With its canals, gondolas, and its beautiful architecture, Venice is known to be one of the most romantic cities in the world. It’s also the only pedestrian city in the world, meaning there are no motorized bikes or cars allowed, with boats of course being the only exception. Most people get dropped off in a large parking area on the outside of the city. From there you’ll enter Venice from one of several large bridges like this one above.
The best time to visit Venice would be during the famous carnival that begins around mid February and ends in early March on Fat Tuesday. The history of the carnival goes way back to 1162 when the Republic of Venice, also known as Serenissima, won a battle against Ulrich II of Aquileia. In a nutshell, Ulrich II supported the German King who was also the Holy Roman Emperor at the time. The emperor had wanted to conquer Venice, and initially succeeded at capturing the mainland and Venice itself. Resisting the German invasion, the Republic of Venice sent a powerful army and almost immediately took back their cities and captured the invading army. This victory was celebrated by a carnival which still continues to this day. The carnival originally included sacrificing animals in a public ceremony, which faded away over time. The most distinct part of the tradition that is still popular today is the wearing of elegant clothing along with Venetian masks photographed above and below. Initially the masks were simple but as the centuries came on, the masks evolved to become more and more elegant and beautiful. They are extremely popular in Venice today, and it’s difficult to pass by a few blocks without seeing some for sale.
While I didn’t make it to the carnival, I did happen to be in Italy over St Patricks day. The city overall didn’t do anything special for the holiday, but I saw a few flyers and events and all the Irish bars were definitely a fun place to go to. I went to this bar above with a friend and we each had a few green beers. They had some specials going on where for each pint of beer you drink you get some award. It started off with a keychain with the top prize being the silly hat the bartender is wearing above.
Something else famous to do in Venice is ride the gondola. Since both trips to Venice was always with friends, I didn’t feel the need to do the romantic ride with them through Venice. On my second trip to Venice I actually learned how insanely expensive they are; prepare to pay about $100 for a gondola ride! I’ve also heard that for those tourists who believe they are all travel savvy and end up knocking the price down only hurt themselves. Supposedly if you negotiate and lower the price the gondola guy will only be annoyed and specifically take you to areas that aren’t very amusing and purposely avoid all the highlights. So even though I’ve yet to ride a gondola myself, my understanding is that if you plan to do it, accept that you have to pay a high price and enjoy the ride. The gondola’s are seen up and down Venice’s small canals as well as the large channels. The boats are definitely luxurious as you can see in the details on the right hand photo.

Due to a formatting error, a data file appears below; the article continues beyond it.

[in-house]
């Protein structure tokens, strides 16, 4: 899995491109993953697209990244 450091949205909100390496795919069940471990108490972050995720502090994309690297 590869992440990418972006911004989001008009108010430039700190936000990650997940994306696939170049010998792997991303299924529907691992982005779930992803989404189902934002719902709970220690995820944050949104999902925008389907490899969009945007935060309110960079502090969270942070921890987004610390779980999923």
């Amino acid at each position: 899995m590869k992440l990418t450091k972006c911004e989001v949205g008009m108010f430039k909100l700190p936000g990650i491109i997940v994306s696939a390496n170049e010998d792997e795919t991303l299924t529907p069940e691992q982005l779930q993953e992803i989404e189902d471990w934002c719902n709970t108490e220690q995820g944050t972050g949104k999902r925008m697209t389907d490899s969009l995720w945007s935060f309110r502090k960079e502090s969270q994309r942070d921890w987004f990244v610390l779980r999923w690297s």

One of the most famous and commonly seen buildings in Venice is the Basilica of Santa Maria della Salute. I seemed to see it often on both of my trips to Venice. As a matter of fact, I hardly took photos when I originally traveled, but of the six that I took in Venice one of them captured the basilica. The basilica was completed in 1681 after taking 50 years to build. Actually the decision to create the basilica came one year after a devastating outbreak of the plague in 1630 killed up to a third of the republic’s population. For this reason the basilica was built and dedicated to the Virgin Mary who was seen as a symbol of protection for the republic. The photos above both show the basilica. The left hand photo was taken on my first trip to Venice, 11 years prior to the photo on the right.
These surrounding photos just show the beauty of the city and its canals. I actually took these two photos above on my most recent trip, while the two photos below were taken 10 years earlier! When I returned to Venice the second time around I was just as amazed and taken back by the city. I have one friend who visited and didn’t like it because she felt it was too touristy. I suppose that’s true, that there are parts of the city tha are overcrowded with tourists who are bombarded with souvenirs, but there are plenty of quieter real neighborhoods as well.
Above are two other photos taken 10 years apart of the island called San Giorgio Maggiore. San Giorgio Maggiore is pretty small, and the Cini Art Center seen in the center nearly occupies the entire island. I’ve not made it to the art center, but I think it sounds like something fun to do if my find myself in Venice another time around!
Above is a shot of the San Giorgio dei Greci which was right by where I was staying. This Greek church was built over nearly 500 years ago in 1548! I often walked along this canal and used the Greek church as a reference to get back to my room at night. Of course the canals dominate Venice, but you’ll find a few streets in the city center away from water such as this photograph on the upper right.
If you’d like to organize your trip, there are many festivals and events that take place throughout the year and an endless amount of tours I’m sure. For the funnest part of Venice was just exploring the city on foot. One night I came across this crazy orange moon came out as well as this mime doing tricks in the streets.
Some of the less crowded parts I came across are photographed above. I believe this area to be normal apartments for citizens of Venice. The photograph on the right shows the entrance to an apartment or maybe even a private home that has its own bridge to the front door!